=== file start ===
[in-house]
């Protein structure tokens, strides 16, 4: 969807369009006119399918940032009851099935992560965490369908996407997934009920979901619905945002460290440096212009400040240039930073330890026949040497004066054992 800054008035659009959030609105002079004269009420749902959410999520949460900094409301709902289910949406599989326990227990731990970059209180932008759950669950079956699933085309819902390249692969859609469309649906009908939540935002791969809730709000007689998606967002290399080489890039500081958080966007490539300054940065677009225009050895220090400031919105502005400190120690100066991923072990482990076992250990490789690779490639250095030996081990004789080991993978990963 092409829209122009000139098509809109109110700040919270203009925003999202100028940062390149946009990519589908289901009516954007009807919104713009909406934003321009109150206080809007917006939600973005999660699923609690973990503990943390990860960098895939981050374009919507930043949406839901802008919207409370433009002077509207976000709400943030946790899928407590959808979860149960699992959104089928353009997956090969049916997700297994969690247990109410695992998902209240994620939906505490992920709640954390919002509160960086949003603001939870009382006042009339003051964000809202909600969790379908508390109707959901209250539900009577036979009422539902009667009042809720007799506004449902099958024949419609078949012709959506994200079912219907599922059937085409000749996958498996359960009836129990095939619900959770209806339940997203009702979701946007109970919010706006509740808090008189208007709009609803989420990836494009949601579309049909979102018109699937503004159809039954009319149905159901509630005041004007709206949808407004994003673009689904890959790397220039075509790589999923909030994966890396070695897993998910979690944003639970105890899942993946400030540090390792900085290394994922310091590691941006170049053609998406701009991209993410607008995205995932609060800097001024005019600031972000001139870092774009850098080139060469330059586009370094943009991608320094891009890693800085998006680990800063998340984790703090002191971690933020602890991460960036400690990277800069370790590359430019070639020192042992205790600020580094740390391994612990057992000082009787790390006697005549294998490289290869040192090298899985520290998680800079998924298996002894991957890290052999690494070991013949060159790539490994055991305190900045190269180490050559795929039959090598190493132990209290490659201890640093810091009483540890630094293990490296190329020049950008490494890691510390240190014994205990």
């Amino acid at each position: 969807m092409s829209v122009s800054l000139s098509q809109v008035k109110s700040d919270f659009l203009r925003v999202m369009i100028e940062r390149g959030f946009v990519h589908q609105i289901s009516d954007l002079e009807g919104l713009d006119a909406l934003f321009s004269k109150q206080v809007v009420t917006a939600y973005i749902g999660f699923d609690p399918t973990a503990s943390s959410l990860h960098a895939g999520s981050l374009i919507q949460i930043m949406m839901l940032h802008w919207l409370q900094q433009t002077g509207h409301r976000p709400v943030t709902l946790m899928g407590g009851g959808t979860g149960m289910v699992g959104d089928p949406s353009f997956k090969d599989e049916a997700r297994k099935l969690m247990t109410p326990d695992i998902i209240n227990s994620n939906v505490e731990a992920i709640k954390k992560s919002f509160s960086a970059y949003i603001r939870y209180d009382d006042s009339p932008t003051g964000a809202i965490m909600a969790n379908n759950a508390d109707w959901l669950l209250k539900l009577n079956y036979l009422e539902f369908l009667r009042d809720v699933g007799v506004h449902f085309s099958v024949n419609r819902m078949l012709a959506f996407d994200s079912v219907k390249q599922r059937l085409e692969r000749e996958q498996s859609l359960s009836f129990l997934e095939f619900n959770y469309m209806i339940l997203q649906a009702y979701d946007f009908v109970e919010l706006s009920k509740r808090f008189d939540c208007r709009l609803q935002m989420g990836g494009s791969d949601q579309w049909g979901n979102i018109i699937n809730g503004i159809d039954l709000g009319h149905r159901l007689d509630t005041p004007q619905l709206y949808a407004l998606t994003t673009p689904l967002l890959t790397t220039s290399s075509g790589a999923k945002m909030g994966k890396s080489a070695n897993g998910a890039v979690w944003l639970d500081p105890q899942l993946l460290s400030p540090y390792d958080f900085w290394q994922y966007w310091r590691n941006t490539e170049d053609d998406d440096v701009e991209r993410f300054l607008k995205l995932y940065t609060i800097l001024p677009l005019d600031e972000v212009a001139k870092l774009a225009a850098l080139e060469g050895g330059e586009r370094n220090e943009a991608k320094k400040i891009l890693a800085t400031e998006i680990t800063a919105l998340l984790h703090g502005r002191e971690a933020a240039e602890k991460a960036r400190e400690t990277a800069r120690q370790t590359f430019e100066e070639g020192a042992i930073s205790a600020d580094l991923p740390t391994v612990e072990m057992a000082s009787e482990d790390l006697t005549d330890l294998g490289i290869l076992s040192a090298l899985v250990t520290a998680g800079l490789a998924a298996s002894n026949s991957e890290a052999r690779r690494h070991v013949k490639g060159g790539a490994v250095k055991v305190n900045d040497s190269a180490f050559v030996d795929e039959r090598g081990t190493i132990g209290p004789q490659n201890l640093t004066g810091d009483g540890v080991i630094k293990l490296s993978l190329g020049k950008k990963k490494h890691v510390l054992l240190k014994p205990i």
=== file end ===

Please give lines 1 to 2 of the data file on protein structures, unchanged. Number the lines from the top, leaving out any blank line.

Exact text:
[in-house]
């Protein structure tokens, strides 16, 4: 969807369009006119399918940032009851099935992560965490369908996407997934009920979901619905945002460290440096212009400040240039930073330890026949040497004066054992 800054008035659009959030609105002079004269009420749902959410999520949460900094409301709902289910949406599989326990227990731990970059209180932008759950669950079956699933085309819902390249692969859609469309649906009908939540935002791969809730709000007689998606967002290399080489890039500081958080966007490539300054940065677009225009050895220090400031919105502005400190120690100066991923072990482990076992250990490789690779490639250095030996081990004789080991993978990963 092409829209122009000139098509809109109110700040919270203009925003999202100028940062390149946009990519589908289901009516954007009807919104713009909406934003321009109150206080809007917006939600973005999660699923609690973990503990943390990860960098895939981050374009919507930043949406839901802008919207409370433009002077509207976000709400943030946790899928407590959808979860149960699992959104089928353009997956090969049916997700297994969690247990109410695992998902209240994620939906505490992920709640954390919002509160960086949003603001939870009382006042009339003051964000809202909600969790379908508390109707959901209250539900009577036979009422539902009667009042809720007799506004449902099958024949419609078949012709959506994200079912219907599922059937085409000749996958498996359960009836129990095939619900959770209806339940997203009702979701946007109970919010706006509740808090008189208007709009609803989420990836494009949601579309049909979102018109699937503004159809039954009319149905159901509630005041004007709206949808407004994003673009689904890959790397220039075509790589999923909030994966890396070695897993998910979690944003639970105890899942993946400030540090390792900085290394994922310091590691941006170049053609998406701009991209993410607008995205995932609060800097001024005019600031972000001139870092774009850098080139060469330059586009370094943009991608320094891009890693800085998006680990800063998340984790703090002191971690933020602890991460960036400690990277800069370790590359430019070639020192042992205790600020580094740390391994612990057992000082009787790390006697005549294998490289290869040192090298899985520290998680800079998924298996002894991957890290052999690494070991013949060159790539490994055991305190900045190269180490050559795929039959090598190493132990209290490659201890640093810091009483540890630094293990490296190329020049950008490494890691510390240190014994205990």